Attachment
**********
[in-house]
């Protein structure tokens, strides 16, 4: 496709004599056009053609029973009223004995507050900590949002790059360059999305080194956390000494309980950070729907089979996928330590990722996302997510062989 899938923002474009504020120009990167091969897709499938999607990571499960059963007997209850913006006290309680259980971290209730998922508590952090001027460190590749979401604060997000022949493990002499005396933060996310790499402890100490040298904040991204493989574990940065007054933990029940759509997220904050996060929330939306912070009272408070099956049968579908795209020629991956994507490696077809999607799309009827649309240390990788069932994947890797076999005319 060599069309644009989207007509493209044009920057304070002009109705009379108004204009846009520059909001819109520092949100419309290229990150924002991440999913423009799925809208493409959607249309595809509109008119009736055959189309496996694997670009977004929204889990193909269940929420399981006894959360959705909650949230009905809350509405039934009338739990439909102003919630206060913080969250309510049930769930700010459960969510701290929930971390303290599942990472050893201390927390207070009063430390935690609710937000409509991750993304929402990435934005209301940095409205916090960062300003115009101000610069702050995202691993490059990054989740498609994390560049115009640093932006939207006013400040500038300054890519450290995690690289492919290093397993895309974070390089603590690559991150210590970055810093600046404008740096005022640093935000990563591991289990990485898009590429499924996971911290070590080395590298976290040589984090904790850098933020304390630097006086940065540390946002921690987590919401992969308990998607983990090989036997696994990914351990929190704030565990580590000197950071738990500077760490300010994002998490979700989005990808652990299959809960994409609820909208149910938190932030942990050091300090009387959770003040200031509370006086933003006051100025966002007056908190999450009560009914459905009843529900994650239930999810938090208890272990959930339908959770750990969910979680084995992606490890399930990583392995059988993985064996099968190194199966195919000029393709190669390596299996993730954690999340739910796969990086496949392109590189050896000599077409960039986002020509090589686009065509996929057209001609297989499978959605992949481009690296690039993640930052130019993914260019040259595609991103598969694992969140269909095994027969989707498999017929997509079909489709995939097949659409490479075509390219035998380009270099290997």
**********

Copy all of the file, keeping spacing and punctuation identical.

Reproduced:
[in-house]
């Protein structure tokens, strides 16, 4: 496709004599056009053609029973009223004995507050900590949002790059360059999305080194956390000494309980950070729907089979996928330590990722996302997510062989 899938923002474009504020120009990167091969897709499938999607990571499960059963007997209850913006006290309680259980971290209730998922508590952090001027460190590749979401604060997000022949493990002499005396933060996310790499402890100490040298904040991204493989574990940065007054933990029940759509997220904050996060929330939306912070009272408070099956049968579908795209020629991956994507490696077809999607799309009827649309240390990788069932994947890797076999005319 060599069309644009989207007509493209044009920057304070002009109705009379108004204009846009520059909001819109520092949100419309290229990150924002991440999913423009799925809208493409959607249309595809509109008119009736055959189309496996694997670009977004929204889990193909269940929420399981006894959360959705909650949230009905809350509405039934009338739990439909102003919630206060913080969250309510049930769930700010459960969510701290929930971390303290599942990472050893201390927390207070009063430390935690609710937000409509991750993304929402990435934005209301940095409205916090960062300003115009101000610069702050995202691993490059990054989740498609994390560049115009640093932006939207006013400040500038300054890519450290995690690289492919290093397993895309974070390089603590690559991150210590970055810093600046404008740096005022640093935000990563591991289990990485898009590429499924996971911290070590080395590298976290040589984090904790850098933020304390630097006086940065540390946002921690987590919401992969308990998607983990090989036997696994990914351990929190704030565990580590000197950071738990500077760490300010994002998490979700989005990808652990299959809960994409609820909208149910938190932030942990050091300090009387959770003040200031509370006086933003006051100025966002007056908190999450009560009914459905009843529900994650239930999810938090208890272990959930339908959770750990969910979680084995992606490890399930990583392995059988993985064996099968190194199966195919000029393709190669390596299996993730954690999340739910796969990086496949392109590189050896000599077409960039986002020509090589686009065509996929057209001609297989499978959605992949481009690296690039993640930052130019993914260019040259595609991103598969694992969140269909095994027969989707498999017929997509079909489709995939097949659409490479075509390219035998380009270099290997």